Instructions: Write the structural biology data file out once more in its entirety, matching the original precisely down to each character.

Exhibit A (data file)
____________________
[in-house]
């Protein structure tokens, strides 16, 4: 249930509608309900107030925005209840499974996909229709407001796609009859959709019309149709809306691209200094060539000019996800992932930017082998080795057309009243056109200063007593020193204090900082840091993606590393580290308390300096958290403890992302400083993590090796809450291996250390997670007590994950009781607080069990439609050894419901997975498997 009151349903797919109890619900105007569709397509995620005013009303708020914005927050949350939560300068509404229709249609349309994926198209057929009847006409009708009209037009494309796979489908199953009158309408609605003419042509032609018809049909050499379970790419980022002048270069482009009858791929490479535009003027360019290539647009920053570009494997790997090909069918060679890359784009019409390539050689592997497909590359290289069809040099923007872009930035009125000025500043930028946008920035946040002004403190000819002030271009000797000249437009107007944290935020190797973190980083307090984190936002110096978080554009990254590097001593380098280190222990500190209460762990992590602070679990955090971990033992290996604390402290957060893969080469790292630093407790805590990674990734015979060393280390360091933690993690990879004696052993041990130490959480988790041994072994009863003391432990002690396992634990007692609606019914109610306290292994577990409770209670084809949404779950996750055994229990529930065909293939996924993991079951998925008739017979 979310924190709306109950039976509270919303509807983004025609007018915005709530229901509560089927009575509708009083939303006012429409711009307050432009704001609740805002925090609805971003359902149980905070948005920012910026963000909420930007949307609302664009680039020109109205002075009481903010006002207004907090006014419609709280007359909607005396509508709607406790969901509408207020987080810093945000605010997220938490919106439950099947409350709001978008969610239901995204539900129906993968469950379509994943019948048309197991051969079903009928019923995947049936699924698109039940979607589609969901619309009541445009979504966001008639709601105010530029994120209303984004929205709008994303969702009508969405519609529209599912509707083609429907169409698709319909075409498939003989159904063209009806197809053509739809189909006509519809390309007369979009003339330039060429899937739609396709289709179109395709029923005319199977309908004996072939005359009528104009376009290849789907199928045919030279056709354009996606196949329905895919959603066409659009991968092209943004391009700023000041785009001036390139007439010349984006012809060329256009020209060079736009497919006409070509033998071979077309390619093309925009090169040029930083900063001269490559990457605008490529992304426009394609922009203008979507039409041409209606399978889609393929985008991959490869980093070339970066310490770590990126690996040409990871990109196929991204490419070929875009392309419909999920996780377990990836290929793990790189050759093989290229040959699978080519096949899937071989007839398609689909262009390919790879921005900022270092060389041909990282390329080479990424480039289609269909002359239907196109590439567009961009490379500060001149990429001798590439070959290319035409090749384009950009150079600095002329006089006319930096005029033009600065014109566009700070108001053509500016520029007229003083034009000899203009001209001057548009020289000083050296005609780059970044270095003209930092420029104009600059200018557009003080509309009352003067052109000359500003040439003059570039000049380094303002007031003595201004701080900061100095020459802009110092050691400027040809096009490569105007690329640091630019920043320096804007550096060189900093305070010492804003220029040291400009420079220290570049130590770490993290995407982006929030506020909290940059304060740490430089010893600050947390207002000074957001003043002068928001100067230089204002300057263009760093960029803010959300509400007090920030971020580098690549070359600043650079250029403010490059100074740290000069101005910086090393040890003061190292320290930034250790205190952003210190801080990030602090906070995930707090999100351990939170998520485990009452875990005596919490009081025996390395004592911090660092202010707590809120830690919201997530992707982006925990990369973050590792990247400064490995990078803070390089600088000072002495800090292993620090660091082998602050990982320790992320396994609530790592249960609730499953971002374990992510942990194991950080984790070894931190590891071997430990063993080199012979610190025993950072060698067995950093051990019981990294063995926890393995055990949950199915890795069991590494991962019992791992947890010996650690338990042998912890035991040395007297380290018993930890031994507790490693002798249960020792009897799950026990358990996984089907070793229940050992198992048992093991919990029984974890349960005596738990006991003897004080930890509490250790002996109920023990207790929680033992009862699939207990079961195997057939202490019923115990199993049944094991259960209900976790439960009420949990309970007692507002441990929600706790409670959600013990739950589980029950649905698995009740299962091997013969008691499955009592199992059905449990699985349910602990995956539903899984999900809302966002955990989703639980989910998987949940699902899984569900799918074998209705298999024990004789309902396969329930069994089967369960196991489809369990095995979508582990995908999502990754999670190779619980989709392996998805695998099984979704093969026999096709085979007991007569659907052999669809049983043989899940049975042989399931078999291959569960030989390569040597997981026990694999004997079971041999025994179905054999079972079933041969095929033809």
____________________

[in-house]
């Protein structure tokens, strides 16, 4: 249930509608309900107030925005209840499974996909229709407001796609009859959709019309149709809306691209200094060539000019996800992932930017082998080795057309009243056109200063007593020193204090900082840091993606590393580290308390300096958290403890992302400083993590090796809450291996250390997670007590994950009781607080069990439609050894419901997975498997 009151349903797919109890619900105007569709397509995620005013009303708020914005927050949350939560300068509404229709249609349309994926198209057929009847006409009708009209037009494309796979489908199953009158309408609605003419042509032609018809049909050499379970790419980022002048270069482009009858791929490479535009003027360019290539647009920053570009494997790997090909069918060679890359784009019409390539050689592997497909590359290289069809040099923007872009930035009125000025500043930028946008920035946040002004403190000819002030271009000797000249437009107007944290935020190797973190980083307090984190936002110096978080554009990254590097001593380098280190222990500190209460762990992590602070679990955090971990033992290996604390402290957060893969080469790292630093407790805590990674990734015979060393280390360091933690993690990879004696052993041990130490959480988790041994072994009863003391432990002690396992634990007692609606019914109610306290292994577990409770209670084809949404779950996750055994229990529930065909293939996924993991079951998925008739017979 979310924190709306109950039976509270919303509807983004025609007018915005709530229901509560089927009575509708009083939303006012429409711009307050432009704001609740805002925090609805971003359902149980905070948005920012910026963000909420930007949307609302664009680039020109109205002075009481903010006002207004907090006014419609709280007359909607005396509508709607406790969901509408207020987080810093945000605010997220938490919106439950099947409350709001978008969610239901995204539900129906993968469950379509994943019948048309197991051969079903009928019923995947049936699924698109039940979607589609969901619309009541445009979504966001008639709601105010530029994120209303984004929205709008994303969702009508969405519609529209599912509707083609429907169409698709319909075409498939003989159904063209009806197809053509739809189909006509519809390309007369979009003339330039060429899937739609396709289709179109395709029923005319199977309908004996072939005359009528104009376009290849789907199928045919030279056709354009996606196949329905895919959603066409659009991968092209943004391009700023000041785009001036390139007439010349984006012809060329256009020209060079736009497919006409070509033998071979077309390619093309925009090169040029930083900063001269490559990457605008490529992304426009394609922009203008979507039409041409209606399978889609393929985008991959490869980093070339970066310490770590990126690996040409990871990109196929991204490419070929875009392309419909999920996780377990990836290929793990790189050759093989290229040959699978080519096949899937071989007839398609689909262009390919790879921005900022270092060389041909990282390329080479990424480039289609269909002359239907196109590439567009961009490379500060001149990429001798590439070959290319035409090749384009950009150079600095002329006089006319930096005029033009600065014109566009700070108001053509500016520029007229003083034009000899203009001209001057548009020289000083050296005609780059970044270095003209930092420029104009600059200018557009003080509309009352003067052109000359500003040439003059570039000049380094303002007031003595201004701080900061100095020459802009110092050691400027040809096009490569105007690329640091630019920043320096804007550096060189900093305070010492804003220029040291400009420079220290570049130590770490993290995407982006929030506020909290940059304060740490430089010893600050947390207002000074957001003043002068928001100067230089204002300057263009760093960029803010959300509400007090920030971020580098690549070359600043650079250029403010490059100074740290000069101005910086090393040890003061190292320290930034250790205190952003210190801080990030602090906070995930707090999100351990939170998520485990009452875990005596919490009081025996390395004592911090660092202010707590809120830690919201997530992707982006925990990369973050590792990247400064490995990078803070390089600088000072002495800090292993620090660091082998602050990982320790992320396994609530790592249960609730499953971002374990992510942990194991950080984790070894931190590891071997430990063993080199012979610190025993950072060698067995950093051990019981990294063995926890393995055990949950199915890795069991590494991962019992791992947890010996650690338990042998912890035991040395007297380290018993930890031994507790490693002798249960020792009897799950026990358990996984089907070793229940050992198992048992093991919990029984974890349960005596738990006991003897004080930890509490250790002996109920023990207790929680033992009862699939207990079961195997057939202490019923115990199993049944094991259960209900976790439960009420949990309970007692507002441990929600706790409670959600013990739950589980029950649905698995009740299962091997013969008691499955009592199992059905449990699985349910602990995956539903899984999900809302966002955990989703639980989910998987949940699902899984569900799918074998209705298999024990004789309902396969329930069994089967369960196991489809369990095995979508582990995908999502990754999670190779619980989709392996998805695998099984979704093969026999096709085979007991007569659907052999669809049983043989899940049975042989399931078999291959569960030989390569040597997981026990694999004997079971041999025994179905054999079972079933041969095929033809």